However much we might like the way projectors give us huge pictures for far less money than similarly massive TVs, there’s no denying that they’re starting to look a bit dumb. By which we mean that while TVs are offering more ‘smart’ features, projectors for the most part still just sit there beaming out light.
The Optoma UHD52ALV, though, joins the recently reviewed LG HU85LA CineBeam in finally starting to give projectors some sort of brain power.
It doesn’t go as far as the LG - there’s no built-in support for online streaming apps, for instance - but it does offer voice control, phone mirroring and both streamed and USB drive multimedia playback. And at $1,799 (£1,500, around AU$3,100) it also happens to be well over £3,000 cheaper than the LG HU85LA.
The Optoma UHD52ALV rounds out its unusually domesticated charms by claiming to be bright enough to be watchable in a normal living room rather than a blacked out home theater.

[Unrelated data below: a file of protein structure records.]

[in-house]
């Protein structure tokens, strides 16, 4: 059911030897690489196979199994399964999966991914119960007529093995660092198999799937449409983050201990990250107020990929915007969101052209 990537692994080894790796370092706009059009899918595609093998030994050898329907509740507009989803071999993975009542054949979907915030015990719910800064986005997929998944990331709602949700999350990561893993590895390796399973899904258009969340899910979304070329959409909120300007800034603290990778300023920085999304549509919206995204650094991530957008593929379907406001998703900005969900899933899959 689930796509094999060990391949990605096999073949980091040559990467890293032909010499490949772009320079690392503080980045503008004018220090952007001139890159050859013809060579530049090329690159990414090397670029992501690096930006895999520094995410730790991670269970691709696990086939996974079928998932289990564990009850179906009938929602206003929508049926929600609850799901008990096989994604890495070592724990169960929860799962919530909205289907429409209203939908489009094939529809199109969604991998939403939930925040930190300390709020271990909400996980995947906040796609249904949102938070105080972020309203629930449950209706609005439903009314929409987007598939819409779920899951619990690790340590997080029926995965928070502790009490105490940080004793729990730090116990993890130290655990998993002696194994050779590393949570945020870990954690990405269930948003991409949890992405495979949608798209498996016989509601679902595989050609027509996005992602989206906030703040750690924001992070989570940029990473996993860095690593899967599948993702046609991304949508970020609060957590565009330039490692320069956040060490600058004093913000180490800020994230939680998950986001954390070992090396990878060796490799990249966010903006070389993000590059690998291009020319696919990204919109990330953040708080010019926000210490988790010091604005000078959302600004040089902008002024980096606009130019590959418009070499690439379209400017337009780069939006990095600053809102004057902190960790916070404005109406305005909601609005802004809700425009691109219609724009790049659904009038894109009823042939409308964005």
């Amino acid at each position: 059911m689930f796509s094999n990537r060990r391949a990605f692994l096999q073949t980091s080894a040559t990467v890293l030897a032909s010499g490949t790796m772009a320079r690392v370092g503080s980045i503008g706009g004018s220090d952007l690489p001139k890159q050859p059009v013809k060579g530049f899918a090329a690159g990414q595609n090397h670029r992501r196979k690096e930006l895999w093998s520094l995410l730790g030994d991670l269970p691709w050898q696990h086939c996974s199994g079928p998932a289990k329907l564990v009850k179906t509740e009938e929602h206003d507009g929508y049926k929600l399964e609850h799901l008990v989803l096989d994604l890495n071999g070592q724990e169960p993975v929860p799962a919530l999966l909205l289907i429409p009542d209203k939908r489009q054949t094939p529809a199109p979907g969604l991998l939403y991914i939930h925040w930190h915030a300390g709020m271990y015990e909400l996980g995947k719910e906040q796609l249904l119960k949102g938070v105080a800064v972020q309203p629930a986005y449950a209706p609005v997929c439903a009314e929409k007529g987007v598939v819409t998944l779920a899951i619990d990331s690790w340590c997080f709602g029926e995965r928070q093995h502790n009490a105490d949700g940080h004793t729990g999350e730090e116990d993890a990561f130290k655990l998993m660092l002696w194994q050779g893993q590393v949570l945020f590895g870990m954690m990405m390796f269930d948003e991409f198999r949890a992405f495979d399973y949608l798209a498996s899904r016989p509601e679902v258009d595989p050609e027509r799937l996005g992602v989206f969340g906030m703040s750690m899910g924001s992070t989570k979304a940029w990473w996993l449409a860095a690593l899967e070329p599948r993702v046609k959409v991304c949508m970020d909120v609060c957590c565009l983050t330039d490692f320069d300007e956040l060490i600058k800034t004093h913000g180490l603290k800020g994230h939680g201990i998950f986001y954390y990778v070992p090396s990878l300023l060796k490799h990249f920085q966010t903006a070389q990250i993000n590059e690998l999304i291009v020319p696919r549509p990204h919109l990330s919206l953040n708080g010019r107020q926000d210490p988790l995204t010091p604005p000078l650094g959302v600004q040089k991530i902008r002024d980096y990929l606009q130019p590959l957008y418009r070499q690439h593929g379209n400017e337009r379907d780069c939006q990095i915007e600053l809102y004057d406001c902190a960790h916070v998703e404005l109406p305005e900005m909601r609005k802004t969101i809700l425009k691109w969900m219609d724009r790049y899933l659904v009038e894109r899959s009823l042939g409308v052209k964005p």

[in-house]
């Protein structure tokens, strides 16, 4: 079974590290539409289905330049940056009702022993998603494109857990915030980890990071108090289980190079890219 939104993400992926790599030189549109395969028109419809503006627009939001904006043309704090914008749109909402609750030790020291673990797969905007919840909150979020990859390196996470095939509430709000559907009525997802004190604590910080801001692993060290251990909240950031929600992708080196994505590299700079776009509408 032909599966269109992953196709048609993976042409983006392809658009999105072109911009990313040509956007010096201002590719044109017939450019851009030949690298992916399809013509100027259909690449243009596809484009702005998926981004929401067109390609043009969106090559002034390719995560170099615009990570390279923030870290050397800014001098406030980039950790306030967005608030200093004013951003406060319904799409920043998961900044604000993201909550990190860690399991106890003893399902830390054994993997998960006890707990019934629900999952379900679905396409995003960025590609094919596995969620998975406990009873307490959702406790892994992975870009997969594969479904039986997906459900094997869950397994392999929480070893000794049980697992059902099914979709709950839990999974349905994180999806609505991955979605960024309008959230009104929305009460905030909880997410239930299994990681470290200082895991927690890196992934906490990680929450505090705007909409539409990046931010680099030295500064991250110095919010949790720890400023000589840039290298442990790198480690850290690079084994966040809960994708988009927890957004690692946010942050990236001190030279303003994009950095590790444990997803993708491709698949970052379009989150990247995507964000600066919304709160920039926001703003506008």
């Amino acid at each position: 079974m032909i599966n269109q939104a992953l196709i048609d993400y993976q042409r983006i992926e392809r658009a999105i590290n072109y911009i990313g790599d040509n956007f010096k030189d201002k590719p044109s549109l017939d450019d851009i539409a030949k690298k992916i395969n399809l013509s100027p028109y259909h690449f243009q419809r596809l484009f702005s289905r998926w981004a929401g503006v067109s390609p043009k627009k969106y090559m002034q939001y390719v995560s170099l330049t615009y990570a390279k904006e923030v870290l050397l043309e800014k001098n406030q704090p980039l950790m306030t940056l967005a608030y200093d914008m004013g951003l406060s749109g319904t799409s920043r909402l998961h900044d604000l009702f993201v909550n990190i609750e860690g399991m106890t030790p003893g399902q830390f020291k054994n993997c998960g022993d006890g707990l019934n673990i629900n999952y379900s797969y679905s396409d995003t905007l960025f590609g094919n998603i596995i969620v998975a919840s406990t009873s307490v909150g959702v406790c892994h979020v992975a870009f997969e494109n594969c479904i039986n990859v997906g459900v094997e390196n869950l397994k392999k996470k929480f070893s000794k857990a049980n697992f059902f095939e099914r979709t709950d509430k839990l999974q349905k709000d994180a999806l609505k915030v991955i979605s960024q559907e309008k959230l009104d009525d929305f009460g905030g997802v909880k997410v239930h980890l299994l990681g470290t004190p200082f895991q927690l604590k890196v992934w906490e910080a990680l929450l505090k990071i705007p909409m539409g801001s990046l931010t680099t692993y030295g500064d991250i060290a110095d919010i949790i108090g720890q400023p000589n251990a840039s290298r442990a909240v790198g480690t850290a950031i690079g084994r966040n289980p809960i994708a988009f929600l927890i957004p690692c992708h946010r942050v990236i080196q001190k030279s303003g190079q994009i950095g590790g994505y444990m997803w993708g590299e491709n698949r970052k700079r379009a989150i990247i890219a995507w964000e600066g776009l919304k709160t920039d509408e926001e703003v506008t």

Optoma UHD52ALV specs
4K: Yes | HDR: Yes (HDR10, HLG) | Projector technology: DLP with UHP lighting | Dimensions: 392 x 118 x 281mm | 3D: Yes | Inputs: Two HDMIs (both v2.0), four USBs (one service, one reader, one for wireless dongle, one for Alexa and (in the UK) Google Assistant Dongle), RS232, Ethernet port, D-Sub PC port, 12V trigger, 3.5mm audio output, optical digital audio output, powered USB output
The Optoma UHD52ALV doesn’t do anything radically new with its design, but is still a pleasant enough addition to a living room.
For starters, it’s pretty small for a projector that claims a maximum light output as high as 3500 lumens. It’s also at pains to round off any potential sharp corners or edges, and its gleaming white finish is both pleasant in its own right and neutral enough not to clash with your decor.